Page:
Norwin Rotary kicks off 9th annual Chili Cookoff & Wing Thing
“Chili or wings?” Cheyenne Moyer asked a group of people who walked into Cafe Supreme in downtown Irwin.
In front of her were two flavors of wings and a pot of chili, ready to serve the line of people that made their way down the hallway.
Cafe Supreme was just one stop on the sampling map as part of the ninth annual Norwin Rotary Chili Cookoff & Wing Thing, which raises money for the rotary’s Back Pack Project. The project gives needy Norwin students at Sheridan Terrance Elementary School back packs full of nutritious food to take home over the weekend during the school year.
“Some families just don’t have enough food over the weekend, so this helps supplement that,” said William Caruthers, the Norwin Rotary organizer for the annual event.
On Thursday, members of several Irwin churches and organizations gathered in the First United Methodist Church where judges were handed samples of their cooking. Across downtown Irwin, restaurants like Cafe Supreme, Colonial Grille Restaurant and Taproom and the Cheesecake Cafe opened their doors and let people sample their professional cooking.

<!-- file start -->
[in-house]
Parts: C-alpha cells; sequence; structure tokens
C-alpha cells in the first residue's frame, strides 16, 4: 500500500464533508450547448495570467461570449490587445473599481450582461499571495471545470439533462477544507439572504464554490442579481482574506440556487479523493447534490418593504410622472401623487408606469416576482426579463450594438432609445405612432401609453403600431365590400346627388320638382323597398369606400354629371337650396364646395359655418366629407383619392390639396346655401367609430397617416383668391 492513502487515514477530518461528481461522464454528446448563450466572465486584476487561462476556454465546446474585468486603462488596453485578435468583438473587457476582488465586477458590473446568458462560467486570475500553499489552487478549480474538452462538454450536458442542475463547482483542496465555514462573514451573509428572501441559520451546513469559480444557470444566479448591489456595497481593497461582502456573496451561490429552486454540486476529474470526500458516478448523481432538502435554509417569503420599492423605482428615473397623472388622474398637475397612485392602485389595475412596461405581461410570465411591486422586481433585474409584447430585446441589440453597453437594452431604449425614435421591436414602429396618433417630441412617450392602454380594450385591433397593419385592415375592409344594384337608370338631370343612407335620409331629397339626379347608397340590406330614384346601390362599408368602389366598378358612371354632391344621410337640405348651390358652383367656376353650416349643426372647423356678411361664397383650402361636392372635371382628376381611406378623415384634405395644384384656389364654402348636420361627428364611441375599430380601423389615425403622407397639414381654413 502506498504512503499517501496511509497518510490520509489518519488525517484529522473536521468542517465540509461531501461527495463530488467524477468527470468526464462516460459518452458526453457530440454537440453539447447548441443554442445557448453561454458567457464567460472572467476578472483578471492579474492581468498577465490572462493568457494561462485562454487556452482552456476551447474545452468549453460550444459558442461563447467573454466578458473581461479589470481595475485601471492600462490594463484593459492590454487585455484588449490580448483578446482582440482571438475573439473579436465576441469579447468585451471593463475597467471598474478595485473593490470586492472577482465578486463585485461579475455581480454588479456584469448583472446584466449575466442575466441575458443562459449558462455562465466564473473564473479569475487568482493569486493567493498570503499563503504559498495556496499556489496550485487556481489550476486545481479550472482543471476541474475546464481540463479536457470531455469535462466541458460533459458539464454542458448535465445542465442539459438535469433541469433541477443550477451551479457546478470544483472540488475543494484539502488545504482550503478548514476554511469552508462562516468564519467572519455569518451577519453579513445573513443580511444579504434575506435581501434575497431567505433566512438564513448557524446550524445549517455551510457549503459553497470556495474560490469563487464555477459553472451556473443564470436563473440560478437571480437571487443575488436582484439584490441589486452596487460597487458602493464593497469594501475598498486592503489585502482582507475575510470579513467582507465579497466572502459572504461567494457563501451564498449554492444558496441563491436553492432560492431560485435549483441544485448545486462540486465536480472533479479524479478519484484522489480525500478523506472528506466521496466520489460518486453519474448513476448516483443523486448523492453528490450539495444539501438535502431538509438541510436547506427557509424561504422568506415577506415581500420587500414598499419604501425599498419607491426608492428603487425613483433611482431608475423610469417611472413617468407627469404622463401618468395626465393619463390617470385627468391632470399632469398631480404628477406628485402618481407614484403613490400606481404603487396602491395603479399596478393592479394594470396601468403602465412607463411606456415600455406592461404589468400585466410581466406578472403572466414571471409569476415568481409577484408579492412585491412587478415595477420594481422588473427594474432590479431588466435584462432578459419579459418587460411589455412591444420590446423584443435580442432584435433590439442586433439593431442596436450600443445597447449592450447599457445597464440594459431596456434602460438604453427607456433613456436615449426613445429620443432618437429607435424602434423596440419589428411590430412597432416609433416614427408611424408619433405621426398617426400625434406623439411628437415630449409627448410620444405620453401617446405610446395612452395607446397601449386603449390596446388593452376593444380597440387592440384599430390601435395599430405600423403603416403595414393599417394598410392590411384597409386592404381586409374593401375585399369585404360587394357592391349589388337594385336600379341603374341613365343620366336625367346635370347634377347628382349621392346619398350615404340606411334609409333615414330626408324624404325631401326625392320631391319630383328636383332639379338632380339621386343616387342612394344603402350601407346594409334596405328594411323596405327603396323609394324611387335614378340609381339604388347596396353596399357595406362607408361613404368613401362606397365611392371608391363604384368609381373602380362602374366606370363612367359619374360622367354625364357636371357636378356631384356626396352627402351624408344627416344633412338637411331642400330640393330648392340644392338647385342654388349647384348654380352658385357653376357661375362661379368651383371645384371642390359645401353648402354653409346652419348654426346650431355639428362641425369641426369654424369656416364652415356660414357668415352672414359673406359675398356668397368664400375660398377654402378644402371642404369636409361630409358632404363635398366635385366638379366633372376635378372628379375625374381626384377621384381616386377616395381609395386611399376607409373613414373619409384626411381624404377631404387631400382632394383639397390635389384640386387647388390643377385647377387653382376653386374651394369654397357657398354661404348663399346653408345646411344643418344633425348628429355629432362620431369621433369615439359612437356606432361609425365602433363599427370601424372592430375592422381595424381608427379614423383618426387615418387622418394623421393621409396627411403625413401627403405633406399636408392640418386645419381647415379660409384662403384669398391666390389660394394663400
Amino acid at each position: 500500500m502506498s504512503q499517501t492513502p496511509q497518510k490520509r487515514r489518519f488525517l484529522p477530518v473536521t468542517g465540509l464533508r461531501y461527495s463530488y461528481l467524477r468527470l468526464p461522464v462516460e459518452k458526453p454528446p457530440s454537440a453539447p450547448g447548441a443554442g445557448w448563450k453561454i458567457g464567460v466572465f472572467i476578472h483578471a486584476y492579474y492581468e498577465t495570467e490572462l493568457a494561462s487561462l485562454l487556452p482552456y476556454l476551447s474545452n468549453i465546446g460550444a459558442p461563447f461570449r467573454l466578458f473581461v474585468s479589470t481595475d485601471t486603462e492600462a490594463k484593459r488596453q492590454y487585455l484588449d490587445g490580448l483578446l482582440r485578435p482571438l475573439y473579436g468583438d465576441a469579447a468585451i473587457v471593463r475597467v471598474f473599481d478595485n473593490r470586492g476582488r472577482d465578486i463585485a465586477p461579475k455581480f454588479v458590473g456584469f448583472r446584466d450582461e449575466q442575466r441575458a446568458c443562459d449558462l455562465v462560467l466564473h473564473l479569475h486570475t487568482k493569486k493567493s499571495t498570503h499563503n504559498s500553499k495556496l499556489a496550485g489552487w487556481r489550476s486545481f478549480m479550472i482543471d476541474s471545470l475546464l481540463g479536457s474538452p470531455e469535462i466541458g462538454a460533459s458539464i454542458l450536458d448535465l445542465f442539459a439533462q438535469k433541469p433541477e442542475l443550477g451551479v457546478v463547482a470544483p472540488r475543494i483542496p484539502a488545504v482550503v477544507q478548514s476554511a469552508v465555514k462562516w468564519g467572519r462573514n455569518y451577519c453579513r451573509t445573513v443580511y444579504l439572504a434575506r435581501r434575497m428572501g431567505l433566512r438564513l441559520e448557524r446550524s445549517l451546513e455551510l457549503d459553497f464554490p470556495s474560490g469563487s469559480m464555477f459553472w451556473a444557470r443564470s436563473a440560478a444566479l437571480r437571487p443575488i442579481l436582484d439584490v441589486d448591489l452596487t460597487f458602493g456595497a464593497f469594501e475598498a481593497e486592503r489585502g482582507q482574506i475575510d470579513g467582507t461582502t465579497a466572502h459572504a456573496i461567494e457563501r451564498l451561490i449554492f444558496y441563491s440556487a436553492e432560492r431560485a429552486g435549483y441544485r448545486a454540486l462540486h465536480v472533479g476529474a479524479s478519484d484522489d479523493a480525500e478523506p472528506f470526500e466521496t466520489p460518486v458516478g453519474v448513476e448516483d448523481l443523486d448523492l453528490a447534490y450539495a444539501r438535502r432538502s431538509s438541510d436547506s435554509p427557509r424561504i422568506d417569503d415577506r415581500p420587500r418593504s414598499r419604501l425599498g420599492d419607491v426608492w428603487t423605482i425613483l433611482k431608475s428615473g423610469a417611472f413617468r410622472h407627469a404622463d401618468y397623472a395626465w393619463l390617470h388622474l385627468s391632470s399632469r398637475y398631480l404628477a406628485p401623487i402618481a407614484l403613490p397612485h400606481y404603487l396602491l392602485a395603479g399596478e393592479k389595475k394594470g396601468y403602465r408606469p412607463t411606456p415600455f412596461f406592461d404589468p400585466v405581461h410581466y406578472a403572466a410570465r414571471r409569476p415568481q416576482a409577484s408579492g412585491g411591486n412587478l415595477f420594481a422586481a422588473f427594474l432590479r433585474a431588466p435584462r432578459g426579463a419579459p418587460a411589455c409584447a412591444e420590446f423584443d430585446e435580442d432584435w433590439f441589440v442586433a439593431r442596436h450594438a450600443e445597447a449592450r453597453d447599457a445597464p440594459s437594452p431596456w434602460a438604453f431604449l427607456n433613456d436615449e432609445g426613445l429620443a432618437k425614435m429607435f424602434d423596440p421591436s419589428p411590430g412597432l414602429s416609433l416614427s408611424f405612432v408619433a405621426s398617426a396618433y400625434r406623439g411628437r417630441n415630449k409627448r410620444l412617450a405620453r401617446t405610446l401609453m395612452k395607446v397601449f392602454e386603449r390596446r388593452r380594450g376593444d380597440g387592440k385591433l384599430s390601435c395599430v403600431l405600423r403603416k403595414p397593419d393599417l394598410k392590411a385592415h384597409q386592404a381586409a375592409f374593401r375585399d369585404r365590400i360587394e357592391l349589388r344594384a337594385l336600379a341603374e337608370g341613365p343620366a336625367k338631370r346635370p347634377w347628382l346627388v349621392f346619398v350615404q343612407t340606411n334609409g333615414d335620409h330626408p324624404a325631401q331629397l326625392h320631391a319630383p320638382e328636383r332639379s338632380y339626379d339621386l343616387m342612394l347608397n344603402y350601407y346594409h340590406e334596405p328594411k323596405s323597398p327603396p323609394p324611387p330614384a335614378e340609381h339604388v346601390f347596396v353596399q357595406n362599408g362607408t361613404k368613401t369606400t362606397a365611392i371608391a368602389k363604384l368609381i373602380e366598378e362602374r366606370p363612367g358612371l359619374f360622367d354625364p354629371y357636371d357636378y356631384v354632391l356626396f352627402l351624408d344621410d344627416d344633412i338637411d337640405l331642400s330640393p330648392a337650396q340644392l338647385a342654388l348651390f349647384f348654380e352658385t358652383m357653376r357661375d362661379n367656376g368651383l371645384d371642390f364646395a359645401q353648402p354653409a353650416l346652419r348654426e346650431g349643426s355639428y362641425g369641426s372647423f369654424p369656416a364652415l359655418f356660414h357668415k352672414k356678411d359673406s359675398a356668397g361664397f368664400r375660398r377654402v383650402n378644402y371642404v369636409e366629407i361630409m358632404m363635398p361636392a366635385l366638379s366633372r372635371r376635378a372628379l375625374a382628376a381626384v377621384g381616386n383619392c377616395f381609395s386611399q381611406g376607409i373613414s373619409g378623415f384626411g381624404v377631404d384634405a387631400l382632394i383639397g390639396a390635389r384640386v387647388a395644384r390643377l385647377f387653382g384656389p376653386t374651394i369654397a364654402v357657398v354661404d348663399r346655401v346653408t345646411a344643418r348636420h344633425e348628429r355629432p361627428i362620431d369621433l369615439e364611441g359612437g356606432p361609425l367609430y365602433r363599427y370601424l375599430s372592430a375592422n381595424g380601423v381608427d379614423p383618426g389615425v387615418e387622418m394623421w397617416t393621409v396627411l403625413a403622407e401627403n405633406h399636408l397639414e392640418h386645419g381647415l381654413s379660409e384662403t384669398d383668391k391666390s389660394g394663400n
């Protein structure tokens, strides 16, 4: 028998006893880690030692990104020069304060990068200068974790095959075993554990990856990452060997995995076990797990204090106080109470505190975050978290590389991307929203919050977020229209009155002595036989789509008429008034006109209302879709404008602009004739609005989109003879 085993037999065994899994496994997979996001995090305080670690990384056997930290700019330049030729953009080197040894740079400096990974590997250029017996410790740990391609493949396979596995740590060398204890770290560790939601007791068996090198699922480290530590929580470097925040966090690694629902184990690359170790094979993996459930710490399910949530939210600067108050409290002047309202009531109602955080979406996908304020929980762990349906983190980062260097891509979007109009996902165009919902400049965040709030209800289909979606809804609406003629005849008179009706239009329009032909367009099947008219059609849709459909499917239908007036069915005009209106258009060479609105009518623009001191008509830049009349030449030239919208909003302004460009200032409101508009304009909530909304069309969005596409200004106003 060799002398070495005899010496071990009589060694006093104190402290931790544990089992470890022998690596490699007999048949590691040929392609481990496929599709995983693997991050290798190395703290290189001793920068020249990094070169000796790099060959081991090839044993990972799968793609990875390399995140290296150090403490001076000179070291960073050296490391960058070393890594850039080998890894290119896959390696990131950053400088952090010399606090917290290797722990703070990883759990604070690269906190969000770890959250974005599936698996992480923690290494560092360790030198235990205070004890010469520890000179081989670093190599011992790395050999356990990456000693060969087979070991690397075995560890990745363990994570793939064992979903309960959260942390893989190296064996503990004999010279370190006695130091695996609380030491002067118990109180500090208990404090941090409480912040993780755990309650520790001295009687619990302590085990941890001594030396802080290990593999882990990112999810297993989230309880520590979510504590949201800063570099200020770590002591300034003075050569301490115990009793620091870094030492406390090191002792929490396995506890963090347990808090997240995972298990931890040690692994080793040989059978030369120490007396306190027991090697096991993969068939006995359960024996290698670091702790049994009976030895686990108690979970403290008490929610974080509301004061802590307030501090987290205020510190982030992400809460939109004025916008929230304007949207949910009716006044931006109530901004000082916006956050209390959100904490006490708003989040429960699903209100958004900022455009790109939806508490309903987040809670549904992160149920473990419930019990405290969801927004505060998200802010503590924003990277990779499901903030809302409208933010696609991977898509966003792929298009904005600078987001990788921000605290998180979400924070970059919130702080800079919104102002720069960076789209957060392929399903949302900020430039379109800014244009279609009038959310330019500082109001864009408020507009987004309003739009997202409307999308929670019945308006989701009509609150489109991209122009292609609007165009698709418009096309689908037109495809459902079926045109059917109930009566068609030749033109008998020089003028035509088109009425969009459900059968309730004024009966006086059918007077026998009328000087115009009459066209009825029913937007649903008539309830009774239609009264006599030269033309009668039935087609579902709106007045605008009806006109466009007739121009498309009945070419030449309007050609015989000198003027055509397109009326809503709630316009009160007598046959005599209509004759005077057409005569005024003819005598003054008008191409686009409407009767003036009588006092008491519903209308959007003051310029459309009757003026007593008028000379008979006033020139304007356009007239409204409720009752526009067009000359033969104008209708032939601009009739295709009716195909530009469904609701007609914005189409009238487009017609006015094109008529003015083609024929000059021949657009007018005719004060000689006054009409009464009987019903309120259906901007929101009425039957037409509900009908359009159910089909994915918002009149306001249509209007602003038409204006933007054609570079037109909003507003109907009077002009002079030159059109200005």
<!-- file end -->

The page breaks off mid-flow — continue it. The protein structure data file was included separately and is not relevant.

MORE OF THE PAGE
Admission to the event was free, drawing crowds of people into the church, and eventually onto Main Street. Chili was sold for 50 cents per sample and wings were sold for $1 each.
All the money raised goes toward the Back Pack Project, which typically provides to about 30 Norwin elementary school kids.
Debbie Kunkle, president of the Norwin and Friends Alumni Association, has participated in the chili cookoff since her organization was founded four years ago.
“We’re trying for our fourth trophy in the chili category for the amateurs,” Kunkle said. “We have Kentucky Bourbon chili this year and we have a little bit less bourbon here, a little bit more here,” as she pointed to different pots of chili. “And the donations are very well spent,” Kunkle said.
Last year the event raised more than $10,500, Caruthers said. This year, he hopes to beat that goal by exceeding $11,000.
At the end of the night, three judges will pick a winner in the amateur category and in the professional category of cooks.
“It’s a great community effort for what we feel is a very good cause,” Caruthers said.
Megan Tomasic is a Tribune-Review staff writer. You can contact Megan at 724-850-1203, [email protected] or via Twitter .